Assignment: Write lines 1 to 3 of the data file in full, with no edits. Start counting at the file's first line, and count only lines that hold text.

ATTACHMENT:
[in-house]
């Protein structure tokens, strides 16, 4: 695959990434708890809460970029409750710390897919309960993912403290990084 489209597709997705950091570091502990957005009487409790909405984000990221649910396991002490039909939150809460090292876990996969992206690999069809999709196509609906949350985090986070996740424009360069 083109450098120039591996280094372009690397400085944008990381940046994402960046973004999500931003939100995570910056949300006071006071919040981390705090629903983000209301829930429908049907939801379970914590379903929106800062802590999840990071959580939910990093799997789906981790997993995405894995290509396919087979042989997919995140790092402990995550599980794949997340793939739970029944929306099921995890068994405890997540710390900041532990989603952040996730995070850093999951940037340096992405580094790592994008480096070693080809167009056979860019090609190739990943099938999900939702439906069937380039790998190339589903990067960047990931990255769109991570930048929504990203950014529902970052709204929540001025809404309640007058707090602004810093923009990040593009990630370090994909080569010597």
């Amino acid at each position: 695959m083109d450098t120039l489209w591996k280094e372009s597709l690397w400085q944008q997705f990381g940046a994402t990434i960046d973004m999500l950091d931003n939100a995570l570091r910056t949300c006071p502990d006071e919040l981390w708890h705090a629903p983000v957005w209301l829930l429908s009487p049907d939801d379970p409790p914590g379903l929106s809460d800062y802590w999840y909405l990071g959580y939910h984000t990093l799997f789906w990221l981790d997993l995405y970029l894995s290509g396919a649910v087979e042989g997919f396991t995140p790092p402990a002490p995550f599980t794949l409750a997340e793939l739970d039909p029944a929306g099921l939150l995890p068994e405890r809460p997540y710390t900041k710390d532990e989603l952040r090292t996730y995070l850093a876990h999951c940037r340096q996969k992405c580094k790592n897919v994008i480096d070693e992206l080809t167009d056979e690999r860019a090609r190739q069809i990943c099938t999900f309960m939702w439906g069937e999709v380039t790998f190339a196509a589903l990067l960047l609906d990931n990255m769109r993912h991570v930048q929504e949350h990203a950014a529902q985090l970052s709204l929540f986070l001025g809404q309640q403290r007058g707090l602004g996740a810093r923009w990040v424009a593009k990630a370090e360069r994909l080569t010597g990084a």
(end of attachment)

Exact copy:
[in-house]
């Protein structure tokens, strides 16, 4: 695959990434708890809460970029409750710390897919309960993912403290990084 489209597709997705950091570091502990957005009487409790909405984000990221649910396991002490039909939150809460090292876990996969992206690999069809999709196509609906949350985090986070996740424009360069 083109450098120039591996280094372009690397400085944008990381940046994402960046973004999500931003939100995570910056949300006071006071919040981390705090629903983000209301829930429908049907939801379970914590379903929106800062802590999840990071959580939910990093799997789906981790997993995405894995290509396919087979042989997919995140790092402990995550599980794949997340793939739970029944929306099921995890068994405890997540710390900041532990989603952040996730995070850093999951940037340096992405580094790592994008480096070693080809167009056979860019090609190739990943099938999900939702439906069937380039790998190339589903990067960047990931990255769109991570930048929504990203950014529902970052709204929540001025809404309640007058707090602004810093923009990040593009990630370090994909080569010597």
């Amino acid at each position: 695959m083109d450098t120039l489209w591996k280094e372009s597709l690397w400085q944008q997705f990381g940046a994402t990434i960046d973004m999500l950091d931003n939100a995570l570091r910056t949300c006071p502990d006071e919040l981390w708890h705090a629903p983000v957005w209301l829930l429908s009487p049907d939801d379970p409790p914590g379903l929106s809460d800062y802590w999840y909405l990071g959580y939910h984000t990093l799997f789906w990221l981790d997993l995405y970029l894995s290509g396919a649910v087979e042989g997919f396991t995140p790092p402990a002490p995550f599980t794949l409750a997340e793939l739970d039909p029944a929306g099921l939150l995890p068994e405890r809460p997540y710390t900041k710390d532990e989603l952040r090292t996730y995070l850093a876990h999951c940037r340096q996969k992405c580094k790592n897919v994008i480096d070693e992206l080809t167009d056979e690999r860019a090609r190739q069809i990943c099938t999900f309960m939702w439906g069937e999709v380039t790998f190339a196509a589903l990067l960047l609906d990931n990255m769109r993912h991570v930048q929504e949350h990203a950014a529902q985090l970052s709204l929540f986070l001025g809404q309640q403290r007058g707090l602004g996740a810093r923009w990040v424009a593009k990630a370090e360069r994909l080569t010597g990084a």